Editor’s Note: The plastic ban in Maharashtra has been much talked about since it was enforced on 23 June. This two-part series examines the manner in which authorities could have better addressed its implementation and how the government sees its project unfolding.
Plastic bags less than 50 microns (which are banned countrywide) are thrown on the streets carelessly. Consequently, they block sewer lines and arteries of storm water drains. Everyone must think over it and cooperate with the Brihanmumbai Municipal Corporation — this was one of the challenges the BMC listed in its 2016-17 report on solid waste management.
A year later, on 23 March, 2018, the Maharashtra government issued a notification imposing a statewide ban on plastic products. The ban is on the manufacture, use, transport, distribution, wholesale and retail sale and storage and import of plastic bags (both with and without a handle) and single-use disposable dishes, cups, plates and glasses, plastic packaging to wrap or store products, and thermocol containers and decoratives.
Hurried implementation and lack of preparation
The rule meant that shopkeepers, retailers, packaging industries and other stakeholders had three months to prepare for the ban on plastic products. That’s hardly any time to find and adapt to using alternatives.
“A ban like this needs time and preparation,” said Swati Singh Sambyal, programme manager for environmental governance at the Centre for Science and Environment (CSE). “Three months is not enough time to ensure that the ban is successful. It should have been implemented in phases.”
Planning and execution, besides people’s willingness to do their bit, are key for this initiative to work. “The success of the plastic ban basically depends on behaviour change, and it will not work if it’s implemented in a rush,” Sambyal added. “To ask for change in a small span of time isn’t easy.”
According to data from the Central Pollution Control Board, plastic waste collected from Maharashtra rose from 1,045.24 tonnes per annum in 2011-2012 to 4,69,098 tonnes per annum in 2015-2016.
Given that plastic consumption in Maharashtra is among the highest across Indian states, the ban was a landmark decision, and CSE Deputy Director General Chandra Bhushan agrees. “The plastic ban in Maharashtra is a very bold initiative, and it is long-overdue across the country,” he said. “There is no economic, social or environmental rationality behind single-use plastic. It has a high environmental cost.”
Sambyal pointed out that last year Kenya enforced a ban on plastic for the third time after two failed attempts. Learning from its mistakes, the African nation made sure that this time, it had alternatives to offer before imposing the ban on people and expecting change.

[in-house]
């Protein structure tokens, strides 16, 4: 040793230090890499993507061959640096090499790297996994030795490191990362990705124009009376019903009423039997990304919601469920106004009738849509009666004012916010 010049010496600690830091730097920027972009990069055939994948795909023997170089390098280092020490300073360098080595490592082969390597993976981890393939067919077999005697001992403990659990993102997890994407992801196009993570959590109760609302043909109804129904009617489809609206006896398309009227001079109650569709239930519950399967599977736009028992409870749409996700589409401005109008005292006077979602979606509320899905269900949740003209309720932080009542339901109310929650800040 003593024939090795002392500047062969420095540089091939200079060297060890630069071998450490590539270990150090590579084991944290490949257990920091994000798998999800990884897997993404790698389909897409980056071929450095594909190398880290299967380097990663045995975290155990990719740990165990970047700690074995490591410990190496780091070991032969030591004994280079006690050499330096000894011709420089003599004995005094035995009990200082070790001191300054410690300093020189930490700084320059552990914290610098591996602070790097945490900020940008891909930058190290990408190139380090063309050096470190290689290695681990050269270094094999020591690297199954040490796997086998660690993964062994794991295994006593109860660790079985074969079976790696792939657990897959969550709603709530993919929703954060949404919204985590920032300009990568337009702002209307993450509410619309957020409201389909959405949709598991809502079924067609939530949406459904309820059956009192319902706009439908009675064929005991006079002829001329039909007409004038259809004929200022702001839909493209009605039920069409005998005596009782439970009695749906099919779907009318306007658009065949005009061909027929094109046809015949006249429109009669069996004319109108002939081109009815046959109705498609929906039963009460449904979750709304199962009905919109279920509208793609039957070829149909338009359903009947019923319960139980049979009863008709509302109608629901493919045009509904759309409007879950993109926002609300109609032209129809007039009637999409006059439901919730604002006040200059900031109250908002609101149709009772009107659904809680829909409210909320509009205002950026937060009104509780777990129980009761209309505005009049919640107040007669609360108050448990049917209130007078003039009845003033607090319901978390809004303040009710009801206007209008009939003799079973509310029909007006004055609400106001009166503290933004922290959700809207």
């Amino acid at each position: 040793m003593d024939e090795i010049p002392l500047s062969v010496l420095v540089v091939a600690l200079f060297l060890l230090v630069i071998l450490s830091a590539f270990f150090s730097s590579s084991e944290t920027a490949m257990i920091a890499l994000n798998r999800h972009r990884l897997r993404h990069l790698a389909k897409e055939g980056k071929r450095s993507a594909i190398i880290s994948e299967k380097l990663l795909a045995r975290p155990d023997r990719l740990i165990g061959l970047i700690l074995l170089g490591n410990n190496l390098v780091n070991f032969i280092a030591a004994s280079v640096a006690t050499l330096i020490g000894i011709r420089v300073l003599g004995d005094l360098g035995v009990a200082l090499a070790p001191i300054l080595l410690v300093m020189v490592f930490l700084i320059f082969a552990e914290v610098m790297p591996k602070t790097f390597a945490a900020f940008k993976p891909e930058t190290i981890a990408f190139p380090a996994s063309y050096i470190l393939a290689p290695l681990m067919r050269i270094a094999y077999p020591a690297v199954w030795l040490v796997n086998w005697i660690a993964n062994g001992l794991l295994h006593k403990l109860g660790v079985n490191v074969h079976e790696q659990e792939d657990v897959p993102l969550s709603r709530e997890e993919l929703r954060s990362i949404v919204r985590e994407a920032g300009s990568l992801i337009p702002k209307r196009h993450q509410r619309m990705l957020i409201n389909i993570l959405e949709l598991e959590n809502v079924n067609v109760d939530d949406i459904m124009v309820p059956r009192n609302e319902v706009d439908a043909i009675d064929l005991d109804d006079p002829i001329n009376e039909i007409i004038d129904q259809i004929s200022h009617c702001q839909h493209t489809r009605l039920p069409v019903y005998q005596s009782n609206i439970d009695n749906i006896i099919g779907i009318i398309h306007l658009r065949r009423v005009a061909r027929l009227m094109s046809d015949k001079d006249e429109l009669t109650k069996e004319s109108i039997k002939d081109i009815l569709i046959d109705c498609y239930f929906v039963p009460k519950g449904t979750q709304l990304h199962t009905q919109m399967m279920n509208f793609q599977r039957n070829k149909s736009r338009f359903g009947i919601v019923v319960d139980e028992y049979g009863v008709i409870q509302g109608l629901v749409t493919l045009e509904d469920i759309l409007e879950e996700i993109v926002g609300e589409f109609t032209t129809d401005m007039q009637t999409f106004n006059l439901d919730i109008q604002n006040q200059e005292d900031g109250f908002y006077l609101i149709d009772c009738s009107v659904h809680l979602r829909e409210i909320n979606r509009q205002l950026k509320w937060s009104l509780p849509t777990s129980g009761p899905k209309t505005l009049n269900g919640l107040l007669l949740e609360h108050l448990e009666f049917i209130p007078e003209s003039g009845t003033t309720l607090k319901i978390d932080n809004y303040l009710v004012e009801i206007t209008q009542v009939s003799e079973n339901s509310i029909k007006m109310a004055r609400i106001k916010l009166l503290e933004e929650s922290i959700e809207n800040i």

Giving an example from closer to home, she noted the green protocols implemented in Kerala about four to five years ago. For instance, when events are organised, the state approaches organisations that provide steel utensils and cutlery, and no one complains about it. “Such systems ultimately works on people’s mindsets,” she said. “When Kerala brought these green protocols into force, it deep-dived into the solutions aspect. This is the approach needed in Maharashtra.”
Maharashtra accounts for a fifth, or 20 percent, of the plastic consumption in India. The figure is an indicator of the kind of plastic usage people are accustomed to. “You need to prepare the consumer and market before trying to bring in such a drastic change. There should have been infomercials and programmes to build awareness before being brought into force on 23 June,” Bhushan said.
Need for subsidised alternatives
There are plenty of alternatives to plastic available in the market — bags made of cloth, paper and jute; cutlery and food containers made of bamboo, sugarcane, paper and pinewood; decorative items made of paper; and flowerpots made of recycled plastic. What puts off small vendors is the exorbitant price, which makes it unfeasible for daily use.
Besides emphasising the need to phase out plastic products from the market — starting with plastic carry bags — Sambyal highlighted that the government had not made affordable alternatives available before expecting people to adapt to the drastic change.
“What did the government do in the three months since it issued the notification on the plastic ban? Did it subsidise alternatives?” she asked. “The government needs to provide alternatives when imposing such new rules. Eco-friendly alternatives to plastic come at a huge cost, and the state clearly has not subsidised them. The plastic ban should have been imposed with solutions in mind.”
She underscored the need to subsidise alternatives such as cloth and jute bags, adding that it would make the process of making the state plastic-free smoother. “The economic feasibility of alternatives need to be taken into consideration, and the alternatives need to be viable,” the CSE programme manager said. “The lower-income class, such as street vendors, cannot always afford the substitutes to cheap plastic bags. The government should make subsidies available to procure them.”
The scourge of exemptions
The odd-even rule introduced by the Delhi government in an attempt to reduce air pollution in the city was a noble initiative. But it came with exemptions — two-wheelers, cars driven by women, vehicles driven by women with male companion(s) below the age of 12 and CNG and electric cars — which hindered its success. Similarly, exemptions could put plastic ban in Maharashtra at risk.
Here are a few of the exemptions: Plastic and thermocol used by manufacturing companies are excluded from the ban. So are plastic bags used for storing food grains, plastic bags used for packaged items like chips, chocolates, etc, thermocol boxes used to store medicines and milk pouches above 50 microns in thickness, among others.